I found out when  I tried some

ice cream at a friend's house in Indiana. (click on the name for their website) Not only was it the best ice cream I'd eaten in a long time, NO gastrointestinal side effects!  I could eat ice cream and go alpine  rock climbing!  I could eat ice cream and race motorcycles. OK, maybe I could eat ice cream and sit within 3 feet of my husband on the couch without embarrassing noises coming from my intestinal tract, how about THAT!

But I couldn't understand why I  could eat that dairy farm's product and not that of the cheap dairy I was buying at the chain grocers?.

I tried more Oberweis products back  home in Chicago - no tummy upset.   Could it be that I'm not lactose intolerant, but it's the growth hormones that the cows of my mass produced chain store milk and ice cream are loaded up with?  I did some research and sure enough, genetically engineered rBGH, can cause stomach upset in people.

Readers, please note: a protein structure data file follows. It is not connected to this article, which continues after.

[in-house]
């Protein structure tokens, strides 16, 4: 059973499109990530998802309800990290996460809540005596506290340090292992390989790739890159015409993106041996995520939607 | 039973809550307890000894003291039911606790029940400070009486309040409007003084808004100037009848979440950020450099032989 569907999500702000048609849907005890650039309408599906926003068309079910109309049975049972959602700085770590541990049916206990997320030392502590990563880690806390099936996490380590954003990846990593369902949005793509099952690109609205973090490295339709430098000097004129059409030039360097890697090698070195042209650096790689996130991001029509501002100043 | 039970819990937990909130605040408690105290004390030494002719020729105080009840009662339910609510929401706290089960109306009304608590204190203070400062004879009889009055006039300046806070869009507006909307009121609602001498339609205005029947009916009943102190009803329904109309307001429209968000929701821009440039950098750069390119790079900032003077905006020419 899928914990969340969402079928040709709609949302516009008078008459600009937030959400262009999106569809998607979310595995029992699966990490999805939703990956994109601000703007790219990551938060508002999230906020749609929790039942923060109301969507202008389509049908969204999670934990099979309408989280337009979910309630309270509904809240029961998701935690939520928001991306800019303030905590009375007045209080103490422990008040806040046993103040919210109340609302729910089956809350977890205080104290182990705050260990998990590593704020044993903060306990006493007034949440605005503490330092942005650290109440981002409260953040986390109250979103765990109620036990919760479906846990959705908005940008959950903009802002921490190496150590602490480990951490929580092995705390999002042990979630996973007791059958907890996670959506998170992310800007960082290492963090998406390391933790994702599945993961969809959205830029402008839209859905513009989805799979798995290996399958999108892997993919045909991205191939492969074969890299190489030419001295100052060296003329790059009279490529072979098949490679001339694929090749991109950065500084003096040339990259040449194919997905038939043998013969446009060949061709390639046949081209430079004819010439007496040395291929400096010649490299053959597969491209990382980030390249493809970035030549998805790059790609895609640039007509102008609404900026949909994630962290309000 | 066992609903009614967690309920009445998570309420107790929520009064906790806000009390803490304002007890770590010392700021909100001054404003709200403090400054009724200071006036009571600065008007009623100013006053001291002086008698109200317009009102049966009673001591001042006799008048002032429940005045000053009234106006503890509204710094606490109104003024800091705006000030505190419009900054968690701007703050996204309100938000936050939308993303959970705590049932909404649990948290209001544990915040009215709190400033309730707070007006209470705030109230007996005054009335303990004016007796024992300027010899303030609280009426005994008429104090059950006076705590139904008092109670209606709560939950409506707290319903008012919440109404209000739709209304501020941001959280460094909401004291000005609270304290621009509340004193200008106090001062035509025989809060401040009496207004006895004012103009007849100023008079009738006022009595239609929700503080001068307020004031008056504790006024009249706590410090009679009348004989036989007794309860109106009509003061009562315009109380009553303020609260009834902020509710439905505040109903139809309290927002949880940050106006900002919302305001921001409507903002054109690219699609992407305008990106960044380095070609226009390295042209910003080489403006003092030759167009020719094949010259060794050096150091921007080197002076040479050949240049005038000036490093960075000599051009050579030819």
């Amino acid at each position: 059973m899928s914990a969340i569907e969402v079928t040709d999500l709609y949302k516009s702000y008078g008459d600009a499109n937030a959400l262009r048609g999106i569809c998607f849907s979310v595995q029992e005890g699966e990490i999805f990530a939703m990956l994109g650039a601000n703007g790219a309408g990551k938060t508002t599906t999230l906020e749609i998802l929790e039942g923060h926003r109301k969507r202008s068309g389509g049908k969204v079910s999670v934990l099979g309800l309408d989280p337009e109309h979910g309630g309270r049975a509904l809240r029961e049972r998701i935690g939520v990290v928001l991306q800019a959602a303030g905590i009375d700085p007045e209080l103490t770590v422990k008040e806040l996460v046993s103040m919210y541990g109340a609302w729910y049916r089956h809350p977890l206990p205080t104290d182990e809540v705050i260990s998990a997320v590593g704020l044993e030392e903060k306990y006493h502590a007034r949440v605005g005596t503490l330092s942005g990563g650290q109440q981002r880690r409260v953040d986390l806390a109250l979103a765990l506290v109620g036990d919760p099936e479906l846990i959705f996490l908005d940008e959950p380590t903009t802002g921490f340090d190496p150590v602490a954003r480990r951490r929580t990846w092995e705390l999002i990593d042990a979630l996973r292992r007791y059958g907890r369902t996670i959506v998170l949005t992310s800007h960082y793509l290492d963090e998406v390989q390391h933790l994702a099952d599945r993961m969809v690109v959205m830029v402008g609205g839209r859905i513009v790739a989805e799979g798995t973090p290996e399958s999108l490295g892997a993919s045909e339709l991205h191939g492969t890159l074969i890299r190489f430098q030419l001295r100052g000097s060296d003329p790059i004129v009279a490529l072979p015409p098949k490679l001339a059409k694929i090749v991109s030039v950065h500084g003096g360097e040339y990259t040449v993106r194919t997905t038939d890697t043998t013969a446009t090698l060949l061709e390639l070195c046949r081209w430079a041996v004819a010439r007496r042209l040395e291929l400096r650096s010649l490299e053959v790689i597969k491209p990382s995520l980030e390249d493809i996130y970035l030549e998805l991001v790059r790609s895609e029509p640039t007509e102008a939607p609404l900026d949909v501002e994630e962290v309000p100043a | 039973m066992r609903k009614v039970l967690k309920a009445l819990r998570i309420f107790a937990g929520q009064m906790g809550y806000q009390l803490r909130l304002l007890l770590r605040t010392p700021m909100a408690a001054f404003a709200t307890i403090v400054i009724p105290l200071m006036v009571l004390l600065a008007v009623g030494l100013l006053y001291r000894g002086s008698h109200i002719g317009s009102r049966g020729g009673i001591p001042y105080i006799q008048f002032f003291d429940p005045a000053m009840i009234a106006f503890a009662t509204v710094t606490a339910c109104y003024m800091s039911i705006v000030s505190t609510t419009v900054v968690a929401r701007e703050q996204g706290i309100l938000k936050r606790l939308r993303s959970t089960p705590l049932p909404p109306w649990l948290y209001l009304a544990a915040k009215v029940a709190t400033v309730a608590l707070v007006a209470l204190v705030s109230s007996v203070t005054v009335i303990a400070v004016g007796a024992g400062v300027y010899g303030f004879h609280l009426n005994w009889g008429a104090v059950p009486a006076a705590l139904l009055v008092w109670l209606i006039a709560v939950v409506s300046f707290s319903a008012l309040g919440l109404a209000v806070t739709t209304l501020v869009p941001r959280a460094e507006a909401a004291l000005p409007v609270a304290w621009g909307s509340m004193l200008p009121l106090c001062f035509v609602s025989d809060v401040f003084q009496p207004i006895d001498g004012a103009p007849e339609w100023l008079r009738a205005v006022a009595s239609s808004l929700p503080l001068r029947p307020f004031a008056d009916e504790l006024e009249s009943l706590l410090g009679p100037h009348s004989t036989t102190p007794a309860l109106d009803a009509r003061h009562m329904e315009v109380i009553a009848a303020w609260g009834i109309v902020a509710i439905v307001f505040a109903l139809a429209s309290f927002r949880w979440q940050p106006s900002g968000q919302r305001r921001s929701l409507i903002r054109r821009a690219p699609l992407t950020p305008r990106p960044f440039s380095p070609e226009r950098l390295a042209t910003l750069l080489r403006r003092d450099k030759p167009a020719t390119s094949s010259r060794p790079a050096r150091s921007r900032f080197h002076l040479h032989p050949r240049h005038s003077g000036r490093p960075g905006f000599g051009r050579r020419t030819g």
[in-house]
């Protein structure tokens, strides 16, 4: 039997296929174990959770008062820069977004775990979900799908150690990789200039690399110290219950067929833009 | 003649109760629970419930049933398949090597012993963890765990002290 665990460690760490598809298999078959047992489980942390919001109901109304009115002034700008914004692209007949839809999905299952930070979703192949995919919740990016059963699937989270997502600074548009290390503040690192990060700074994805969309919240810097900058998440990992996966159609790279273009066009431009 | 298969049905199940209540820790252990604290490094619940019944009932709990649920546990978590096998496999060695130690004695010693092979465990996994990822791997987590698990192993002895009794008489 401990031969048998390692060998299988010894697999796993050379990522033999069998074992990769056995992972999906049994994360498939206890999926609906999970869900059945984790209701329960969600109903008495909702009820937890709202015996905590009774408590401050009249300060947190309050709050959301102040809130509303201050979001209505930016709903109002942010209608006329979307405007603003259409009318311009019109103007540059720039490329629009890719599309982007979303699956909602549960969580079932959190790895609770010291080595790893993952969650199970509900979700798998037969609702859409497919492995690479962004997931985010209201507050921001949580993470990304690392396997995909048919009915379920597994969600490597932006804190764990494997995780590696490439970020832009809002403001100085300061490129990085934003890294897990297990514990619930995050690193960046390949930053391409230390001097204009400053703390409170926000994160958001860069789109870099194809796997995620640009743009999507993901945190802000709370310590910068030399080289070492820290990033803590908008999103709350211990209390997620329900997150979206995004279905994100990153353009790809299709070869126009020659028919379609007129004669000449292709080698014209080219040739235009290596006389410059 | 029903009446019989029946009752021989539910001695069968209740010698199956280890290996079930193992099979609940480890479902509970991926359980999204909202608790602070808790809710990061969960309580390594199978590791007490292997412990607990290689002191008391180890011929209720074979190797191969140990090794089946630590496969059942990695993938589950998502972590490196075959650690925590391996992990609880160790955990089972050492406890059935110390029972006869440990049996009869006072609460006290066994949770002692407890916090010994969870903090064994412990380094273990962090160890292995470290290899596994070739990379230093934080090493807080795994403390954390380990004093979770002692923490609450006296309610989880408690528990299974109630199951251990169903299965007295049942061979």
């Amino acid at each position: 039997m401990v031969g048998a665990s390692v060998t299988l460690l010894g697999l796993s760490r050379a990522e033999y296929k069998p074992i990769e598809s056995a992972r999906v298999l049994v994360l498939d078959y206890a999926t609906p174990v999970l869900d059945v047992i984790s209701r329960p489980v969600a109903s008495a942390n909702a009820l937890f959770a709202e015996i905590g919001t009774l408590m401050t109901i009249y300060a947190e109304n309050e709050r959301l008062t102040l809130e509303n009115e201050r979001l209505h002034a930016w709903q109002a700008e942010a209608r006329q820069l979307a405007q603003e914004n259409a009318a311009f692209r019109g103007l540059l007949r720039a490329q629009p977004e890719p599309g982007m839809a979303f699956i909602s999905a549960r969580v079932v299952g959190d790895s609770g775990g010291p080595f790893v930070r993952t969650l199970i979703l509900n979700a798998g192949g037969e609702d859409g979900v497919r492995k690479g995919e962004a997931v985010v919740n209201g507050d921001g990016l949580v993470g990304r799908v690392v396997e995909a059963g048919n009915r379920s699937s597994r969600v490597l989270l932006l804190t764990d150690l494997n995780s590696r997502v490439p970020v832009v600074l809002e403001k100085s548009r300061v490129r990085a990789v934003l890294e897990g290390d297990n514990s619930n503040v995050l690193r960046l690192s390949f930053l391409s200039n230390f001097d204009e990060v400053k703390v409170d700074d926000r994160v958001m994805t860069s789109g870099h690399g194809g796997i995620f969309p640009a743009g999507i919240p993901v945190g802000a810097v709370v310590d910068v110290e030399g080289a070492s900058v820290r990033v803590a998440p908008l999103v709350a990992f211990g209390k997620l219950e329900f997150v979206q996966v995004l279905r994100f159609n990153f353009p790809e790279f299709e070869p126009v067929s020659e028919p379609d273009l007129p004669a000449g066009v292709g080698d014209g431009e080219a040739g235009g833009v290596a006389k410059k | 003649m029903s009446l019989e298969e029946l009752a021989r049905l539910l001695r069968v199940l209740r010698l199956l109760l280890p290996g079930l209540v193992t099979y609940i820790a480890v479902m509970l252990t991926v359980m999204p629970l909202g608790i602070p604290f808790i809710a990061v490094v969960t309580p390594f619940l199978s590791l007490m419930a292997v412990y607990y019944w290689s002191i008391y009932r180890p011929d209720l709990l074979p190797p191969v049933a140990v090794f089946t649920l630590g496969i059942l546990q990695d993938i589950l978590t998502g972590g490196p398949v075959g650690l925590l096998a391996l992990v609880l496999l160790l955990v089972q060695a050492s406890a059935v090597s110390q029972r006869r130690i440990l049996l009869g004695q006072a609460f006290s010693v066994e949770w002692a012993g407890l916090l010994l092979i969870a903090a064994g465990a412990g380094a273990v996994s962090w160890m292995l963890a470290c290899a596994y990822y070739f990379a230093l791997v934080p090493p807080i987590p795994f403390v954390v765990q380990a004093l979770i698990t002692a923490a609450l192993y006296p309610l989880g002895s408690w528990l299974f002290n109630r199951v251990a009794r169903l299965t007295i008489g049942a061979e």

I'm NOT lactose intolerant, I'm rBGH sensitive. The dairy I had been eating was from the big box mart type stores, and mass produced.    Woot!  I can eat dairy again, just dairy from non- stressed, rBGH (bovine growth hormone) free cows.   I wrote the company and received a kind thank you back in reply with this information:

That is why rather than purchasing comingled milk from any number of high-output farms, we pay a premium to families who care about producing milk as a way of life and who treat their animals well--no rBGH and no antibiotics. We know the quality of raw milk improves measurably when a cow is not stressed, and we start with the very best raw milk available.